The 1976 version gave designers a chance to create a 40-foot-tall, 6.5 ton, animatronic gorilla. Future Oscar-winning makeup effects artist Rick Baker observed gorillas in a zoo for a few weeks before donning an ape costume and a mechanical mask for emotive close-ups. Rather than a t-rex, Kong fights a giant snake whose fangs hilariously change from 6-inch ice picks to little nubs while we’re distracted by Jessica Lange’s side-boob. Much too long after Baker wrestles a rubber Halloween decoration, Kong climbs the World Trade Center with zero long-shots showing his scale to the entire building. Overall, these updated effects were advanced for 1976, but even state-of-the-art practical effects can fall short of their inspiration. 

Peter Jackson applied all of his “Lord of the Rings” technology (and credibility) to the 2005 remake, which was fairly well received by fans and critics. The 1930’s allure was cultivated around a digital ape, motion captured by Andy Serkis, the same actor who played Gollum. In what seems like an effort to wildly out-do Baker’s performance, Serkis studied gorillas in Rwanda for months to learn their behavior. New technology also captured Serkis’s facial movements and vocalizations, which were projected through speakers on set to scare the other actors. The t-rex fight (there’s two of them!) is full of heart-pounding close-calls, but the Empire State Building scene goes on for almost triple the time of the original. No one could ever accuse Peter Jackson of being concise. Just because the graphics are visually stunning doesn’t mean it’s necessary to make us sit through a 3-hour movie starring a monkey.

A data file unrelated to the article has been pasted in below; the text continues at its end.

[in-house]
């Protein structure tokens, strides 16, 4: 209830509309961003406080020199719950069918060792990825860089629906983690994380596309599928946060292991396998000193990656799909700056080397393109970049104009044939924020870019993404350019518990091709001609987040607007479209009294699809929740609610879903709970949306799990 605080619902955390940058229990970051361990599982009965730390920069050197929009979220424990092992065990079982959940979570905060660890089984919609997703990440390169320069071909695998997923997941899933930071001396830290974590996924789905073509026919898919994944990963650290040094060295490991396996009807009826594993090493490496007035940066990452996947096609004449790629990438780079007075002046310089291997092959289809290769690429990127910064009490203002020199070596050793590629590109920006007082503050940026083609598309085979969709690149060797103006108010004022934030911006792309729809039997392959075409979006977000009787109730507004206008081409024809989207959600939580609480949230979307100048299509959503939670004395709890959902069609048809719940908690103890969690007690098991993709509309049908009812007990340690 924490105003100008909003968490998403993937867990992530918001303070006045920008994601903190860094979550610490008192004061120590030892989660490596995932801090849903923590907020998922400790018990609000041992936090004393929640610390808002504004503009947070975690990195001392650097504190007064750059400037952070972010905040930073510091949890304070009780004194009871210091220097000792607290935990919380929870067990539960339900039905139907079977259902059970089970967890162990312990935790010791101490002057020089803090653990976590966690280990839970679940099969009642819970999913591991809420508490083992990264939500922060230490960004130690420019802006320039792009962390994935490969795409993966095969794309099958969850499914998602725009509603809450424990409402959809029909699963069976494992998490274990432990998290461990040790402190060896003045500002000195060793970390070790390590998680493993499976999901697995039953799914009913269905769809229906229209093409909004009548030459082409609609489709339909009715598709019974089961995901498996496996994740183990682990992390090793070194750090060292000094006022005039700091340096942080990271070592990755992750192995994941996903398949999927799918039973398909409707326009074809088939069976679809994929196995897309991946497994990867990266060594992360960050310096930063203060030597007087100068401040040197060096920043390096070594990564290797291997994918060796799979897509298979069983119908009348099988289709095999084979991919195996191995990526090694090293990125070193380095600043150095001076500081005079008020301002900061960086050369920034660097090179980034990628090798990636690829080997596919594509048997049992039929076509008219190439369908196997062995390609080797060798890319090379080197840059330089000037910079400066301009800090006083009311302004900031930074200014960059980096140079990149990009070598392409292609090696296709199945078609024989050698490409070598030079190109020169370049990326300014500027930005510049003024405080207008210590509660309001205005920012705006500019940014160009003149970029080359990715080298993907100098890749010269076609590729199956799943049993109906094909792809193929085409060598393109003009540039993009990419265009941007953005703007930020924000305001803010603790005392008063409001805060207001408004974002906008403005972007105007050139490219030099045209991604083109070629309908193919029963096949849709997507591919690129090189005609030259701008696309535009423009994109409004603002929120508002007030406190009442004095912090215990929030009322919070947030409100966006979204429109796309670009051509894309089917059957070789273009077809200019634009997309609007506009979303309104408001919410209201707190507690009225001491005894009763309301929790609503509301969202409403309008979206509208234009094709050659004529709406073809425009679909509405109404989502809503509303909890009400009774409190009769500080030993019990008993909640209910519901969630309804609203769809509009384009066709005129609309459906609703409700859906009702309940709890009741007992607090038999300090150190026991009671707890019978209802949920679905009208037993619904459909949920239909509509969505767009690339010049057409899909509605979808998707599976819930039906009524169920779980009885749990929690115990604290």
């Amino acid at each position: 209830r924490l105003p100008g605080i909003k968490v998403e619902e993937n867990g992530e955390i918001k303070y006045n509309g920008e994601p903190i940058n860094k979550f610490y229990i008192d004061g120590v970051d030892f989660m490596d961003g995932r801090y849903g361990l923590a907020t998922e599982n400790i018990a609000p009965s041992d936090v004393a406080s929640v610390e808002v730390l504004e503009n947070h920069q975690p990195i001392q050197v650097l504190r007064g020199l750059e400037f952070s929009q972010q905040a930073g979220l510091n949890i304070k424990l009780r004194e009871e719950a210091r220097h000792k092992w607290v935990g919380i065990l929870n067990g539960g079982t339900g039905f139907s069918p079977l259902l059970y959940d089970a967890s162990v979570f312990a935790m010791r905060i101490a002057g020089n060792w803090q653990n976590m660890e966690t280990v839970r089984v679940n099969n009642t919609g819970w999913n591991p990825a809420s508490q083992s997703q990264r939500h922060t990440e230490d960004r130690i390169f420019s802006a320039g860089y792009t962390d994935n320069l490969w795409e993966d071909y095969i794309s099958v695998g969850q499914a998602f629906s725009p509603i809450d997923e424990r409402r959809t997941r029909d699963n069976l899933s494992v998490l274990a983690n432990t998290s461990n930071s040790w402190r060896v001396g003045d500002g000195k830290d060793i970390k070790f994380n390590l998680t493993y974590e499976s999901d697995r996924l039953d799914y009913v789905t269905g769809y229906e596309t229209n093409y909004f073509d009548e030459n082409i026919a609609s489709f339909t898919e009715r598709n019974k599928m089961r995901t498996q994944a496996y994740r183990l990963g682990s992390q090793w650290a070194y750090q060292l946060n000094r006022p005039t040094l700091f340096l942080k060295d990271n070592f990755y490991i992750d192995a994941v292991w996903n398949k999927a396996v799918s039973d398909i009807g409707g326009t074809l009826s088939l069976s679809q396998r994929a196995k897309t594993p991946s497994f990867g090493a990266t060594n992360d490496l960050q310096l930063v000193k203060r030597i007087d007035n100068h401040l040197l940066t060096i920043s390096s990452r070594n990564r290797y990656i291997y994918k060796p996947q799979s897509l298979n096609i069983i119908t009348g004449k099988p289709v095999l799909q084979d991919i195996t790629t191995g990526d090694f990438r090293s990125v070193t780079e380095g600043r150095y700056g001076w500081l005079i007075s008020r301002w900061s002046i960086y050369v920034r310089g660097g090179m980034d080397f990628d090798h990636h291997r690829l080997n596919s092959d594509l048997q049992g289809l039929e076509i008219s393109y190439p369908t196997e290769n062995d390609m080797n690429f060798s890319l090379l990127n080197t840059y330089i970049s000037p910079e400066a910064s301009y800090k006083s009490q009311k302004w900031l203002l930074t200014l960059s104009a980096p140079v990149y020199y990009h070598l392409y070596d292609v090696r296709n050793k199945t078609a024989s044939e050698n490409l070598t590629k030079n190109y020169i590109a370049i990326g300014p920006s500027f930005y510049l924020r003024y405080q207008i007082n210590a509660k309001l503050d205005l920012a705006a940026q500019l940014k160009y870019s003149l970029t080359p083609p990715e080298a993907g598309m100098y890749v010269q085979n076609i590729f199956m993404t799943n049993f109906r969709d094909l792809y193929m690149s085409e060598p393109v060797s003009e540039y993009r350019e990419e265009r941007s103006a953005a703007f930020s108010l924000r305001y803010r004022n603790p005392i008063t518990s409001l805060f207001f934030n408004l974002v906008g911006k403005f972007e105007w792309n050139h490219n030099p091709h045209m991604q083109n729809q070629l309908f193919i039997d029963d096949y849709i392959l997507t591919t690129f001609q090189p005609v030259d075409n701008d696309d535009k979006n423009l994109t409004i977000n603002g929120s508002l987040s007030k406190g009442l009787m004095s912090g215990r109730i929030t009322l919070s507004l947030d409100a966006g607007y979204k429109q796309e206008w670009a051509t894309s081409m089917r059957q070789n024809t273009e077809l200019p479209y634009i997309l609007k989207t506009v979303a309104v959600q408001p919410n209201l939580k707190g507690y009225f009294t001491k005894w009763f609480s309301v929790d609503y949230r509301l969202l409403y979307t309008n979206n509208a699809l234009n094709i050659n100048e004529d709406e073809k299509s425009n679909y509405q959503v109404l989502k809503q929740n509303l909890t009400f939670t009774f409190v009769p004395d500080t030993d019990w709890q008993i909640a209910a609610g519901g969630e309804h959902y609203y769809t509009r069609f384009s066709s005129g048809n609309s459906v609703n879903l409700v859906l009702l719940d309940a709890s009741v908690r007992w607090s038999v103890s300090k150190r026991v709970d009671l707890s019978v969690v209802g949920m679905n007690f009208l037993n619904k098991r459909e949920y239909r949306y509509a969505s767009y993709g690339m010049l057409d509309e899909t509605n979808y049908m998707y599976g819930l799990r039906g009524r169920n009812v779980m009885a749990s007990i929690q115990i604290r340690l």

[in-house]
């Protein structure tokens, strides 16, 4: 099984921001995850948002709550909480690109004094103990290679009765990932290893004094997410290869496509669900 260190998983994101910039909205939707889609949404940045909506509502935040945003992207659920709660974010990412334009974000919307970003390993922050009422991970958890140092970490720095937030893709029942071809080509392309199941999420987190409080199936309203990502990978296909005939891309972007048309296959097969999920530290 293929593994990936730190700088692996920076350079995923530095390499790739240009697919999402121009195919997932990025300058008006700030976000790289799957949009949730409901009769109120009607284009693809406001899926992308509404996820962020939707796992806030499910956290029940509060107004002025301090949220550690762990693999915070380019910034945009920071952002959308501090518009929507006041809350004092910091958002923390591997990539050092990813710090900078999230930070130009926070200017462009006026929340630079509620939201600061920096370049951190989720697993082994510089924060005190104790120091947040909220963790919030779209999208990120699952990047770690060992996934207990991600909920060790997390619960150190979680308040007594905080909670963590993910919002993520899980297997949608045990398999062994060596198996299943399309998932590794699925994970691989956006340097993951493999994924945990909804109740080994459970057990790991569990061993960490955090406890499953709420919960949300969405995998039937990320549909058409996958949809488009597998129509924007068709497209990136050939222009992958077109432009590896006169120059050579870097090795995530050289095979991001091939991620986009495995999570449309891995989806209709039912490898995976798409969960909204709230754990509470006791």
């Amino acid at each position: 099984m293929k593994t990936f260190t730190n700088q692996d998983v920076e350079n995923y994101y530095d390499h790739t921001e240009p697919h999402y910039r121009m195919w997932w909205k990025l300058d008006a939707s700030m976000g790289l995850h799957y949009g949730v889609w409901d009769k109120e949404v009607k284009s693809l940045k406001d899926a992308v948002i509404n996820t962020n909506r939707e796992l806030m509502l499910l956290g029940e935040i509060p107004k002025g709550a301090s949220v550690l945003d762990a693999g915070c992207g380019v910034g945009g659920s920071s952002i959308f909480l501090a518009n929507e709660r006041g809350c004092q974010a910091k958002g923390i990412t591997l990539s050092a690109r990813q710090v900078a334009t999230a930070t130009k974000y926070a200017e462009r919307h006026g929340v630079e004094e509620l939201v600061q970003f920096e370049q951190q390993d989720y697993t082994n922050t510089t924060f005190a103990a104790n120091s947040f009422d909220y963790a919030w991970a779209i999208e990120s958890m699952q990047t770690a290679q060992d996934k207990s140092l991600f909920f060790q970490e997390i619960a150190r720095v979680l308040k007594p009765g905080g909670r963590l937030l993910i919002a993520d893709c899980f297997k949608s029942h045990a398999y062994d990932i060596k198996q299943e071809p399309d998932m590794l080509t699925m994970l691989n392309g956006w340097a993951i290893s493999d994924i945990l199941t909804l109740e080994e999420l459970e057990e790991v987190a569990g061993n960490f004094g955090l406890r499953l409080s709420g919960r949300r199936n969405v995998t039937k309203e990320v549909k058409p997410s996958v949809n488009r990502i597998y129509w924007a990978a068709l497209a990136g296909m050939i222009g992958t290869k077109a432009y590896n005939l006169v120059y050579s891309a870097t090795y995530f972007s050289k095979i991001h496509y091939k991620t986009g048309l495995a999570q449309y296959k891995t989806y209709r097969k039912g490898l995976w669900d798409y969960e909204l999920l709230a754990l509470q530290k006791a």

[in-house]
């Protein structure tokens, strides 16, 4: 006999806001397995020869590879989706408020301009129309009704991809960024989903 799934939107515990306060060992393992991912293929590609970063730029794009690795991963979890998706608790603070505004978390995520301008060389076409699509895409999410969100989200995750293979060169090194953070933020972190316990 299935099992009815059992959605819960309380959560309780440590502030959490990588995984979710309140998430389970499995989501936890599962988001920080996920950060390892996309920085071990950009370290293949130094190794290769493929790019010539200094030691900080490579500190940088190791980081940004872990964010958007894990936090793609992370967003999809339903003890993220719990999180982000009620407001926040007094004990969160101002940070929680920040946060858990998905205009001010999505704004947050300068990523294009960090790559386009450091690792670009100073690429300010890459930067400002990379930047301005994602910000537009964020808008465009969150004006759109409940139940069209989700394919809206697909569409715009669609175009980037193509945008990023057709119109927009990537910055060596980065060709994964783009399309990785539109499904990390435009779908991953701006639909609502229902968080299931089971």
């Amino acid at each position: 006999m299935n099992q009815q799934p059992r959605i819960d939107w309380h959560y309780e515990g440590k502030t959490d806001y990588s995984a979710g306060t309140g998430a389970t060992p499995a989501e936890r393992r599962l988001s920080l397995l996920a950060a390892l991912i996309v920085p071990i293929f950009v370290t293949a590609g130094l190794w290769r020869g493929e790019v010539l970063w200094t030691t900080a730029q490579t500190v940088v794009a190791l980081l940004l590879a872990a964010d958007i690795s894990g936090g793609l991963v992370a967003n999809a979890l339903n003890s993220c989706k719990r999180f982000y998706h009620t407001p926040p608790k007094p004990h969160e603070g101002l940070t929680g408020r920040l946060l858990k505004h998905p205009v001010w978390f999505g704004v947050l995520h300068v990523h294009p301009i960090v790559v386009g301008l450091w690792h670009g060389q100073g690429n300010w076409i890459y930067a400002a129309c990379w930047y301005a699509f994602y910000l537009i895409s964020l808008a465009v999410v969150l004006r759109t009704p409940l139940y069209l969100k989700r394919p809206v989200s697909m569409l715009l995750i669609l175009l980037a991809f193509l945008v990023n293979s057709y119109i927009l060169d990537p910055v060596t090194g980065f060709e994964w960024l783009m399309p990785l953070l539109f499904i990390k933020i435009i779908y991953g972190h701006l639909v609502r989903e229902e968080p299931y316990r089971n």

Cold war monster movies produced in the US always had a thinly veiled soviet villain, destroyed by our military might. In 1954, Toho studios created Gojira, the Tokyo-destroying dinosaur mutated by American nuclear tests, a haunting metaphor for atomic destruction. The beast was actor Haruo Nakajima in a 200-pound suit, knocking over intricate wooden models. Gojira inspired a shadowy, chilling presence, slowly sweeping radioactive wreckage in his wake. The Americanized Godzilla was a box office hit internationally, which was very unusual for 1950’s Japanese films.